The judges said of it:
Frank Witzel’s work is, in the best sense, a boundless novelistic construct. It tells the story of a youth from the Hessian provinces who, at the age of thirteen and a half, finds himself on the verge of adulthood. Woven into this story is the political awakening of the former Federal Republic of Germany, which is just beginning to shake off the fustiness of the immediate post-war years. This era of transformation is conjured up through disparate episodes that run through an incredibly wide range of literary forms, from internal monologue to action scene, from meeting minutes to philosophical treatise. In its blending of delusion and wit, formal audacity and historical panoramicity, the novel “Die Erfindung der Roten Armee Fraktion durch einen manisch-depressiven Teenager im Sommer 1969” (The Invention of the Red Army Faction by a Manic-Depressive Teenager in the Summer of 1969) is unique in German-language literature. Frank Witzel ventures into the precarious terrain of speculative realism. The German Book Prize honours a brilliant linguistic work of art that is a vast quarry of words and ideas – a hybrid compendium of pop, politics and paranoia.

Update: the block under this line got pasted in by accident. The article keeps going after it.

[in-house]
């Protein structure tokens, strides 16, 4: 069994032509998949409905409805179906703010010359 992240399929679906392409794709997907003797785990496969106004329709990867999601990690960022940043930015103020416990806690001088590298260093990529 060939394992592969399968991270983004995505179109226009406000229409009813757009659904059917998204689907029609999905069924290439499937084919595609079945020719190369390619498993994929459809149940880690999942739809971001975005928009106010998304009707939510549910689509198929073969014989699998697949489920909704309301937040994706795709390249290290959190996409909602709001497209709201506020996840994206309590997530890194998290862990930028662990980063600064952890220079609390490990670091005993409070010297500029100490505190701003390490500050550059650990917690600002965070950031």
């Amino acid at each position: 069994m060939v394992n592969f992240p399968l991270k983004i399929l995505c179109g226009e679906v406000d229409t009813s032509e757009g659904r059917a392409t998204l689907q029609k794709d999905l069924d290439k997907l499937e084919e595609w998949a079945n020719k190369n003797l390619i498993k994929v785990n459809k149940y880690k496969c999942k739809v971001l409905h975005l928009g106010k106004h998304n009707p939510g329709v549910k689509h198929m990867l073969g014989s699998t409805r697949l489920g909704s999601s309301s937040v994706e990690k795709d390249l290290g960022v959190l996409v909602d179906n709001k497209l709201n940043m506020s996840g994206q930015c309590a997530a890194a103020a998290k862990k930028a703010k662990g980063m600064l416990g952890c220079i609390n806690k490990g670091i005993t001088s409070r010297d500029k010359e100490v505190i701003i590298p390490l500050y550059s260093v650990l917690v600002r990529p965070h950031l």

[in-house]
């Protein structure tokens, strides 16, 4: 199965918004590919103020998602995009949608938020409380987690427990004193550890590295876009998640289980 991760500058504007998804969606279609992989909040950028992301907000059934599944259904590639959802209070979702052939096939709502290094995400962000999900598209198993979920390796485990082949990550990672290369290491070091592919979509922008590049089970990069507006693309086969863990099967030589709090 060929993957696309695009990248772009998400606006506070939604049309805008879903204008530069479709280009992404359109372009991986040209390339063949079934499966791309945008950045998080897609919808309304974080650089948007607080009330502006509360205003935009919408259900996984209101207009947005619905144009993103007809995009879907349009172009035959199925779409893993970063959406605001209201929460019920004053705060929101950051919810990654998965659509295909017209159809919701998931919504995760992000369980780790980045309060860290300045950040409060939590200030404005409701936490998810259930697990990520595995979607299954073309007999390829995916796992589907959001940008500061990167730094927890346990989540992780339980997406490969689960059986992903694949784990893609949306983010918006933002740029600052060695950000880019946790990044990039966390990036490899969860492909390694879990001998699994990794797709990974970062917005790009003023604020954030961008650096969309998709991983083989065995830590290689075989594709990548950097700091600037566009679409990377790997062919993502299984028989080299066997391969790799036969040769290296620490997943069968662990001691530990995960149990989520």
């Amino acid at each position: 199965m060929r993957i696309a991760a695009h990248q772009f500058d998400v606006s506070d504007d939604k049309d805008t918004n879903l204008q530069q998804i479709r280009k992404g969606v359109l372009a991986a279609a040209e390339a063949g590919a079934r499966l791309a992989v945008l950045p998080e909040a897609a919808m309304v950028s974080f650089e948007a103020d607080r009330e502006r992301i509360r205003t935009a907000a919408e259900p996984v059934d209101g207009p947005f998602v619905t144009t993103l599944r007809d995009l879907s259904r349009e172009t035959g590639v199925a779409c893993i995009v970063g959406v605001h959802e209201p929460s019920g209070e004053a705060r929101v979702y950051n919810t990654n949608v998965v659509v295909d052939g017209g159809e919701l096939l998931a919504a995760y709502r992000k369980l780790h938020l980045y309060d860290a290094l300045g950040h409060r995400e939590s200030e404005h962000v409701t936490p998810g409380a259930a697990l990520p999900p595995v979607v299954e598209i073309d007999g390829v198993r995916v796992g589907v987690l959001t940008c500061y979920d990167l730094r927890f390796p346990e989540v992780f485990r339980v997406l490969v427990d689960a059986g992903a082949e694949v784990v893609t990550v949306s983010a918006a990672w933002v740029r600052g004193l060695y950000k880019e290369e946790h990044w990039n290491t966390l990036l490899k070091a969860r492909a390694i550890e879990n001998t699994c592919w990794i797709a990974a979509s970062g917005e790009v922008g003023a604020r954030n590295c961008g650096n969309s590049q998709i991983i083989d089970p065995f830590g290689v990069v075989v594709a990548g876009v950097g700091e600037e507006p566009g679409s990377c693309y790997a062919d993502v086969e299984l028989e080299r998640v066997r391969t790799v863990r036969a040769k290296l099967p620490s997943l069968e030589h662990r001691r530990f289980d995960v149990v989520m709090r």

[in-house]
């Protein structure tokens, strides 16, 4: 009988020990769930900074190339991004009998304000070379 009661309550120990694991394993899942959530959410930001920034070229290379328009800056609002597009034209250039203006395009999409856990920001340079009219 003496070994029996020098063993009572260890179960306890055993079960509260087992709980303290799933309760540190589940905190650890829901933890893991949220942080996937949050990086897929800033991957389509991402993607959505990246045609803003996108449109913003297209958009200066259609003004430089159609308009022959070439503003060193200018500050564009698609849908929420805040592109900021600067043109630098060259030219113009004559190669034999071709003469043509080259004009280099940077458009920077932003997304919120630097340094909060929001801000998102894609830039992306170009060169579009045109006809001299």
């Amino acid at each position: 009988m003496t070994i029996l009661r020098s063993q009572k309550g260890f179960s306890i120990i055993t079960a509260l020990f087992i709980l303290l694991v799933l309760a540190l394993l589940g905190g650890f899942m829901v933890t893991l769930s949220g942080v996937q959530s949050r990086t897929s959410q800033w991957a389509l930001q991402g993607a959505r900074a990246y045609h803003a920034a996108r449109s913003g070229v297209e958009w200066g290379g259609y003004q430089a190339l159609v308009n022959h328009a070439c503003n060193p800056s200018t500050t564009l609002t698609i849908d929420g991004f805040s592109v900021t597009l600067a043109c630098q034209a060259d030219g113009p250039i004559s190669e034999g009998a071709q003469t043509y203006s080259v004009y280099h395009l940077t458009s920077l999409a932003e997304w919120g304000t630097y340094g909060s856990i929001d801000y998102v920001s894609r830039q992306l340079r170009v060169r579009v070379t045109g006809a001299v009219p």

I shall buy a copy when one becomes available, and report back. All I can say right now is that Witzel's win continues a line of "difficult" novels taking the prize, following Lutz Seiler, Terézia Mora and Ursula Krechel. Of those, I believe English translation rights have only sold for the Seiler book (forthcoming from Scribe Publications in Tess Lewis's translation). We shall see if anyone is brave and rich enough to launch The Invention of the Red Army Faction by a Manic-Depressive Teenager in the Summer of 1969 on an Anglophone readership.